What can other school district takeovers teach us about Houston?

The state has seized control from several other districts, with mixed results.

By Michael MarksMarch 16, 2023 2:10 pm,

The Texas Education Agency announced on Wednesday that it planned to take over the state’s largest public school district, Houston ISD. The takeover is predicated on years of substandard academic performance at one of the district’s high schools, and what TEA officials deem to be “mismanagement” by the local school board.

Anna Bauman, a reporter for the Houston Chronicle, looked into outcomes from other district takeovers by state education agencies. She shared her reporting with Texas Standard. Listen to the story above or read the transcript below.

This transcript has been edited lightly for clarity:

Texas Standard: How much of a precedent is there for the TEA taking this kind of action? How common is it?

Anna Bauman: There’s definitely a precedent for this. Texas has taken over 15 districts in the past with the reasons ranging from, you know, financial issues, poor academic ratings… Several of those districts have since closed and a few of them are still remaining under state control. But there’s really not much precedent for the state to take over a district of this size, which is the largest in the state with 187,000 students.

I know you’ve been talking with researchers who have studied the results of these state interventions. What do they say?

So there was a pretty good comprehensive study released in 2021 by researchers at Brown University. They were looking at all state takeovers across the country that happened between 2011 and 2016. What they found in a nutshell, was that on average, these takeovers really have no academic benefits for students. There’s a couple examples across the country. Some have performed actually pretty well. Others have done not so well. But on average, it’s really not showing much improvement.

Well, you said some have improved. Let’s take a best case scenario. What sort of results are we talking about or could one hope for?

So a lot of people will point to New Orleans as an example of this. The state of Louisiana came in following Hurricane Katrina and took some pretty drastic measure in the school district – basically firing all teachers, eventually converting nearly every public school into a charter school. It eliminated attendance zones – so in theory, families could go to any school in the city. This was a major overhaul. And there’s a group called Education Research Alliance for New Orleans that has done a lot digging into what happened and how that played out. And what they have found is that every marker of, you know, student achievement essentially jumped pretty considerably. So they saw better test scores, more kids going to college, better graduation rates in that district.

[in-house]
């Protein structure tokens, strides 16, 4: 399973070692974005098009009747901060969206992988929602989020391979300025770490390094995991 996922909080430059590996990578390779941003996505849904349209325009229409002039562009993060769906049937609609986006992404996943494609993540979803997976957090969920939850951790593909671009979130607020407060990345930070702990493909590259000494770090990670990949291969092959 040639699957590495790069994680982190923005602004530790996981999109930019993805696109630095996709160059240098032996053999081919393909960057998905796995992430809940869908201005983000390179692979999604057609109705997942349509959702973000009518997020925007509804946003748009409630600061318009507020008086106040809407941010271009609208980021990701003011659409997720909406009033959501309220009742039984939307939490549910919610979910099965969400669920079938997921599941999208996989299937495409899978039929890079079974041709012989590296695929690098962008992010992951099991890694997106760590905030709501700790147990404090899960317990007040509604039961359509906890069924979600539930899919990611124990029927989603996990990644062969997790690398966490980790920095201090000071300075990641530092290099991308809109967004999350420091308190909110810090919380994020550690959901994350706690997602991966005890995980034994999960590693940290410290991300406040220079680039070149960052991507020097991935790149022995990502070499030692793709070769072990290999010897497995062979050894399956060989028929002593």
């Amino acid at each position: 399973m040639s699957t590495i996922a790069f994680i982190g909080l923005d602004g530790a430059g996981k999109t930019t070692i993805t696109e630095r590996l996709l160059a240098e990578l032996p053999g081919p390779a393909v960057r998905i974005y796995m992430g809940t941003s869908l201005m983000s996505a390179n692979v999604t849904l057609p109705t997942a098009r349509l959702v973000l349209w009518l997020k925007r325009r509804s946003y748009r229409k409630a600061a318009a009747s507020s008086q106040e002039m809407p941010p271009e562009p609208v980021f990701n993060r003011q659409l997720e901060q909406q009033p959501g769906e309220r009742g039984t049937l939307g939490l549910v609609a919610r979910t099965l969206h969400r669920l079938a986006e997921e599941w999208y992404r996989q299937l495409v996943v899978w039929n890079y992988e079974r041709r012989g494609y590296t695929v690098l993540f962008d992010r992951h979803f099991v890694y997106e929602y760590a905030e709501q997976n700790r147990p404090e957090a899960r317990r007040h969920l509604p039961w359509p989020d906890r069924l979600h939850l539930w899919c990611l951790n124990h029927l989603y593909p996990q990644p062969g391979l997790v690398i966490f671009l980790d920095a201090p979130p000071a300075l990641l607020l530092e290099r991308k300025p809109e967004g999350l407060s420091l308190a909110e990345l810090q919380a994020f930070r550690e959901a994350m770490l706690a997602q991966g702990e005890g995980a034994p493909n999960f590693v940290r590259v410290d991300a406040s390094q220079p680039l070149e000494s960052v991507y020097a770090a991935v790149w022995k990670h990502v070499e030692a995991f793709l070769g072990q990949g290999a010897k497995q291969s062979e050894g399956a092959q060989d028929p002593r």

However, at the same time, there are also some consequences from that. The teacher workforce changed pretty dramatically. There were fewer Black teachers, fewer qualified, experienced teachers who had ties to the area in the district following those reforms.

Of course, we’re not talking about changes in Houston anywhere close to what New Orleans did in its overhaul. I’m curious, is academic performance in Houston really that much worse than in other cities in Texas?

No, it’s not. And you bring up a good point. So what happened in New Orleans, you know, probably is not going to happen in Houston. They’re very different situations. Texas has made no indication that they would do anything as drastic as what happened there, as well. We know that from these takeovers, they mostly do better in districts that are starting from a much lower point. Houston ISD received a B rating from the state last year on its accountability system. So there are other districts that have fared worse.

And we should point out that that’s a marked improvement from when the TEA began this process, of course. And so things have been improving, is the point. How can HISD return to local control? What has to happen? 

So there are three main criteria that were outlined by the TEA. The first is to make sure that no campus receives a D or F grade for multiple years. And again, that’s based on the state’s accountability system, mostly based on STAAR results. The other criteria is that the district’s special education program must be in compliance with federal and state requirements. In addition to that, the school board should be highly focused on student outcomes. So that’s the last criteria – the school board, which there are different ways to measure that.

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